Besides being a decade of despair caused by the Wall Street Crash of 1929, the 1930s proved to be a decade of sheer creativity and great artistic inspiration in the United States of America. In fact, in an attempt to illustrate the severe economic hardships and to draw attention to the everyday life of Americans who lost their money, jobs, and homes, American artists launched a new art movement: Social Realism.
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The exhibition Charles Gleyre (1806-1874). The Reformed Romantic at Musée d’Orsay sheds light on the significant role played by Gleyre as well as his studio in producing an interesting number of successful artists such as the Impressionist artist Claude Monet (1840 – 1926), the Orientalist painter and sculptor Jean-Léon Gérôme (1824 – 1904), and the French Impressionist painter Jean Frédéric Bazille (1841 – 1870). It puts on display a set of stunning works on loan from the Cantonal Museum of Fine Arts in Lausanne, Switzerland.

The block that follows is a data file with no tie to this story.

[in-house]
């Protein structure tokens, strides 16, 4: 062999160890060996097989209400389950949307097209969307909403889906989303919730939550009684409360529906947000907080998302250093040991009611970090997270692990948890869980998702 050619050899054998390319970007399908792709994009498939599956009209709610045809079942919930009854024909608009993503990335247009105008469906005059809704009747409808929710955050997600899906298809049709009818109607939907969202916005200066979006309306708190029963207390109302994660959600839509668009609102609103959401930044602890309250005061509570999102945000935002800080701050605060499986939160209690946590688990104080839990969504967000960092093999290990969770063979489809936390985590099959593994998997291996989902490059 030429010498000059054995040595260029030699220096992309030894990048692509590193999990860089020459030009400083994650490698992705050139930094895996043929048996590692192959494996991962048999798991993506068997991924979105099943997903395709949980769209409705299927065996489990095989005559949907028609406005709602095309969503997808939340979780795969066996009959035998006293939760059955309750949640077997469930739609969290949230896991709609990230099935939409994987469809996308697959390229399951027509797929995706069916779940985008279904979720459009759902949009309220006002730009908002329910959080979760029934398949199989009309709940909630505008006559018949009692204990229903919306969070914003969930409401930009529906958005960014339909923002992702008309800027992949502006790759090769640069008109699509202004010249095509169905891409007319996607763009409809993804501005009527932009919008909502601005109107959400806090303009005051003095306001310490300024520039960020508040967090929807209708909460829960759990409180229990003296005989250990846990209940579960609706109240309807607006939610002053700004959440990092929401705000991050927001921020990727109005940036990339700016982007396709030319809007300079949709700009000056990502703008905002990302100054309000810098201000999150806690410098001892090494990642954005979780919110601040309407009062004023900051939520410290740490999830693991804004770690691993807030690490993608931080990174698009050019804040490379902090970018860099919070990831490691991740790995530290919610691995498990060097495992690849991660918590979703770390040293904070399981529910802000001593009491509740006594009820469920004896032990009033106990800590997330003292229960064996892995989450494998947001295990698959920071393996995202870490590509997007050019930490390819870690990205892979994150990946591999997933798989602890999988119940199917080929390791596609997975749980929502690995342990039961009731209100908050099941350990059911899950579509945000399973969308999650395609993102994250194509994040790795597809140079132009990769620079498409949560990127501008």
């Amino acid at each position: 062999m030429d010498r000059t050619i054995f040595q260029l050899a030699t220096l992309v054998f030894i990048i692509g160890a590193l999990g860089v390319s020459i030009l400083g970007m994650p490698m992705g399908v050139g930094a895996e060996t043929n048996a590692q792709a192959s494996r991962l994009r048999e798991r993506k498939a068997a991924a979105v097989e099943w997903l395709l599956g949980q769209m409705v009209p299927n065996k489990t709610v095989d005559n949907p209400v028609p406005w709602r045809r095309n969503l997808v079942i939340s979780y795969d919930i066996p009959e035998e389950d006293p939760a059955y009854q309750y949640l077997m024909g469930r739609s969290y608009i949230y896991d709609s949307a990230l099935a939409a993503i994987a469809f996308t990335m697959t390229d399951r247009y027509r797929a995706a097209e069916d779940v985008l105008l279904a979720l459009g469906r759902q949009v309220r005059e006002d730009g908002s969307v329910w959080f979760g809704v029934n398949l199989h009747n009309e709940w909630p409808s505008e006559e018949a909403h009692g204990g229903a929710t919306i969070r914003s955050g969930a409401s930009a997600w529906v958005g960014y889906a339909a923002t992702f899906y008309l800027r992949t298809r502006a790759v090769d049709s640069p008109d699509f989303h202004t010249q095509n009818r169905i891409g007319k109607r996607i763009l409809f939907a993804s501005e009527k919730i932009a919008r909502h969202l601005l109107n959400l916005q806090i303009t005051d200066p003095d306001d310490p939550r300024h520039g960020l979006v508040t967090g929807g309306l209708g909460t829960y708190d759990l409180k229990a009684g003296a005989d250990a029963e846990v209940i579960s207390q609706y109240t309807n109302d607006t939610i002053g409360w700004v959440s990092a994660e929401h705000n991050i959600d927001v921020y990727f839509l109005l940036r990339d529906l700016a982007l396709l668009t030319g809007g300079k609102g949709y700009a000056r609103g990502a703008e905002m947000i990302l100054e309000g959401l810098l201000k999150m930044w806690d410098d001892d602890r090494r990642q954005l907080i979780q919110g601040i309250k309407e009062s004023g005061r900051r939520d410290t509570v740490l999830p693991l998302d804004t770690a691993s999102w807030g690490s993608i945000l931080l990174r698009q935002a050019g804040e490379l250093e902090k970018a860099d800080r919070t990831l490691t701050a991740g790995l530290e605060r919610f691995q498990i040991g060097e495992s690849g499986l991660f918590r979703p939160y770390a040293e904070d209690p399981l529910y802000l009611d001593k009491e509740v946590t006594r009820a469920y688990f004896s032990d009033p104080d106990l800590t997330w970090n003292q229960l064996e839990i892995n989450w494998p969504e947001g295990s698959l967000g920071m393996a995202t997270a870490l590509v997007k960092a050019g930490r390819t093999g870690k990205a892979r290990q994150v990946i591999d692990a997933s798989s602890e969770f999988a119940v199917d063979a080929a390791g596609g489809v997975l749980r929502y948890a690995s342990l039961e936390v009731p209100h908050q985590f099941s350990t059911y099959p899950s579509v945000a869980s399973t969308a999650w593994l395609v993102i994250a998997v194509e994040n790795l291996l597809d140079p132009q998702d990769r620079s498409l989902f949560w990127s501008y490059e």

Dedicated to the popular French archaeologist and museum director of the Museum of French Monuments (Musée des monuments français), Alexandre Lenoir (1761 – 1839), the exhibition “A Revolutionary Museum: Alexandre Lenoir’s Museum of French Monuments” aims at highlighting the accomplishment and devotion of Lenoir to protecting the heritage of France, especially during the French Revolution (1789 – 1799).
On May 21st, 2016, Paris the city of light and culture is host to the Museum Night 2016 (La Nuit des Musées 2016), a unique and free cultural event that is considered one of the most important events in Paris and Europe.
The exhibition Delacroix as a Model will give visitors the opportunity to discover for the first time some recent acquisitions such like the interpretation of Women of Algiers in their Apartment (Femmes d’Alger dans leur appartement) by the French painter and lithographer, Henri Fantin-Latour (1836–1904).